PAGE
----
Our opposition shadow minister, Senator the Hon. Anne Ruston, raised specific concerns and asked a particular question. I'll put that particular question here again today: are there going to be any changes to the ability of private health hospitals or other private institutions to provide particular surgeries and undertake particular procedures? Let me put it this way: will a private hospital undertaking a type of surgery today be able to do it tomorrow, once the regulations come into effect? Now, that's a pretty basic question. What is going to be the impact of the regulations on private hospitals in terms of the surgery they can undertake? Are they going to be prevented tomorrow, through the operation of the regulations, from doing a procedure that they can do today? That's the sort of detail we should have as we're discussing this legislation.

But, because so much of the detail—and this happens again and again in this place—is going to be buried in regulations, senators from all jurisdictions, all the states and the territories, aren't going to have the ability, transparency and visibility to identify particular concerns for their constituents. The system shouldn't work that way. We should have that visibility and transparency so we can raise legitimate concerns with respect to how this legislation is going to work in practice. But at the moment we just don't have that visibility, and I think the government should reflect on that. It is simply not good enough. It is not good enough for draft legislation to be released by the government of the day—I don't care of which political persuasion—and for key stakeholders to only have one week to actually give feedback on that draft legislation. If there are unintended consequences, as invariably there are—no-one's perfect—then the only way we can introduce in this place legislation which is effective and efficient and protects the interests of all Australians is to have a genuine consultation process with respect to the draft legislation so that we can get the views of those who know the most about how legislation like this applies in practice. This chamber and the Australian people have been denied this opportunity because this legislation has been so rushed.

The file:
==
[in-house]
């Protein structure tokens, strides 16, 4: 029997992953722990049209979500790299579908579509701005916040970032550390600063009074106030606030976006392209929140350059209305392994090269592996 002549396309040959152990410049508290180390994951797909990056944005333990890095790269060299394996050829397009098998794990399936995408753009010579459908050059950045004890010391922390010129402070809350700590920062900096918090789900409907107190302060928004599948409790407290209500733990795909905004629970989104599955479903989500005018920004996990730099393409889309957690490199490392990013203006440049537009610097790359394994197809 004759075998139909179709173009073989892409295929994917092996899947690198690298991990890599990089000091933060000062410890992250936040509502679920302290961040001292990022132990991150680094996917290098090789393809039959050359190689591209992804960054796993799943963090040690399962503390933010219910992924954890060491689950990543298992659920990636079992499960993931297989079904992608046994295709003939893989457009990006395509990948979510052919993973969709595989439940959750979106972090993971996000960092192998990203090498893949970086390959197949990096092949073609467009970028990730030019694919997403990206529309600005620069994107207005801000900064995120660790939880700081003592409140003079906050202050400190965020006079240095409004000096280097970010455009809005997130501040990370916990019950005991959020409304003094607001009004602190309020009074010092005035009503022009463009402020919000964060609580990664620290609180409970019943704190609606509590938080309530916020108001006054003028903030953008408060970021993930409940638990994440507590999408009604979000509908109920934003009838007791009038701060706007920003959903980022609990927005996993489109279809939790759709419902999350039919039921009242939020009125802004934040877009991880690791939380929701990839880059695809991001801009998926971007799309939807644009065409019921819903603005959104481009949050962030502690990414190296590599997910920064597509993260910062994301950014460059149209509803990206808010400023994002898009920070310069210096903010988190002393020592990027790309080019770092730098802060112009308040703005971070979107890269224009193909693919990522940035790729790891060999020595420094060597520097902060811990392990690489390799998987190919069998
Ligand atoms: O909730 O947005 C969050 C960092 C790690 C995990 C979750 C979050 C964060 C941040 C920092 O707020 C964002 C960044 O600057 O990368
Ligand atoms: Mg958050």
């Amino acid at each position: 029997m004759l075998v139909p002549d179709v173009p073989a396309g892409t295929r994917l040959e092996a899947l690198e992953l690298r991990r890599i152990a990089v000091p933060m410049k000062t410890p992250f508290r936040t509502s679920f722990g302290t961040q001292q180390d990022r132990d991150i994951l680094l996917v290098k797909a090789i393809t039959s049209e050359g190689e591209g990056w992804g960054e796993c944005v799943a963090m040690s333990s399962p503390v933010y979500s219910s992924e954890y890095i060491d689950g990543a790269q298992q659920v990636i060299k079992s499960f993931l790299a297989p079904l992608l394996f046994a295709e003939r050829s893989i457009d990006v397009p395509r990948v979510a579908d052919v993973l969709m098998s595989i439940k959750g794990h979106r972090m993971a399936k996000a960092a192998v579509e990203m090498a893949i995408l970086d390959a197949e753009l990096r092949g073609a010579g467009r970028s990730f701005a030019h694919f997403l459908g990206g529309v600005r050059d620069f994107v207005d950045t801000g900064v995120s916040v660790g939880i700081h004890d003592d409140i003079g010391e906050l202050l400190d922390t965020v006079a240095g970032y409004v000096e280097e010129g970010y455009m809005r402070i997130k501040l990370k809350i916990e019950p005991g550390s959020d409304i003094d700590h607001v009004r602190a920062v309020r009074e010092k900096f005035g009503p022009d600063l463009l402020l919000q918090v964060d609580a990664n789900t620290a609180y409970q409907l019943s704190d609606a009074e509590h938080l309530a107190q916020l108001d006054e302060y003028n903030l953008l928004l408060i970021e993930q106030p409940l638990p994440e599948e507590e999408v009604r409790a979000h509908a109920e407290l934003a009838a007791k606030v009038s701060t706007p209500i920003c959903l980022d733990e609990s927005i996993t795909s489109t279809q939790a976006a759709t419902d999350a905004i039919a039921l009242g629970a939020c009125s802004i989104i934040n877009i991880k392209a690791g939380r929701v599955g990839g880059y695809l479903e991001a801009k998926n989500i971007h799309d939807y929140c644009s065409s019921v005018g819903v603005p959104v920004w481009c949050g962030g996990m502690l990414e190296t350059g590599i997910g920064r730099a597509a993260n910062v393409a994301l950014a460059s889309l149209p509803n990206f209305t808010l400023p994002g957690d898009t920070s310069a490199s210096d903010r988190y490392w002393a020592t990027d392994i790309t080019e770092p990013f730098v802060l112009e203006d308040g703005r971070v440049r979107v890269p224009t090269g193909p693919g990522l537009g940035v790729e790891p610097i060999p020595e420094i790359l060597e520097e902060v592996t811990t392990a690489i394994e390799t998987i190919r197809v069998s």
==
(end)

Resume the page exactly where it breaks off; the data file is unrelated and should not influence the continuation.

In this legislation, we can also see one of my key bugbears in this place. We have subordinate legislation which is going to be introduced, potentially, and there are questions over whether or not that subordinate legislation is going to be subject to disallowance. This is, again, unacceptable from my perspective. Any subordinate legislation and any regulations which are going to impact rights, liberties, freedoms and opportunities, or which are going to have any negative impact on Australians and their interests, should be subject to disallowance in this place. They should be subject to any of us as senators introducing a vote, saying, 'This isn't good enough,' and prosecuting our arguments on the floor of this chamber and trying to persuade a majority of our colleagues to our view. We should have the opportunity to have that debate with respect to regulations that can have such a serious impact on the lives of Australians.

With that, I certainly do support the intent behind this legislation. I do have material concerns with respect to how that intent is going to be translated into the regulations, because those regulations could have a material impact on Australians seeking particular surgery in the private health sphere. We need to have detail with respect to that.

In conclusion, the strength of our health system is built on two foundations: the strength of our private health system and the strength of our public health system. We get the best health outcomes for all Australians when we have both a strong private health system and a strong public health system. I say to those Queenslanders who voted Green at the last federal election: we will be reminding you, between now and the next election, that the Greens are coming after your private health insurance rebate. That will be a disaster for many thousands of people. Over two million Queenslanders have private health insurance. In my view it will also be a disaster for our public health system because a successful Australian health system depends on a strong private system and a strong public system.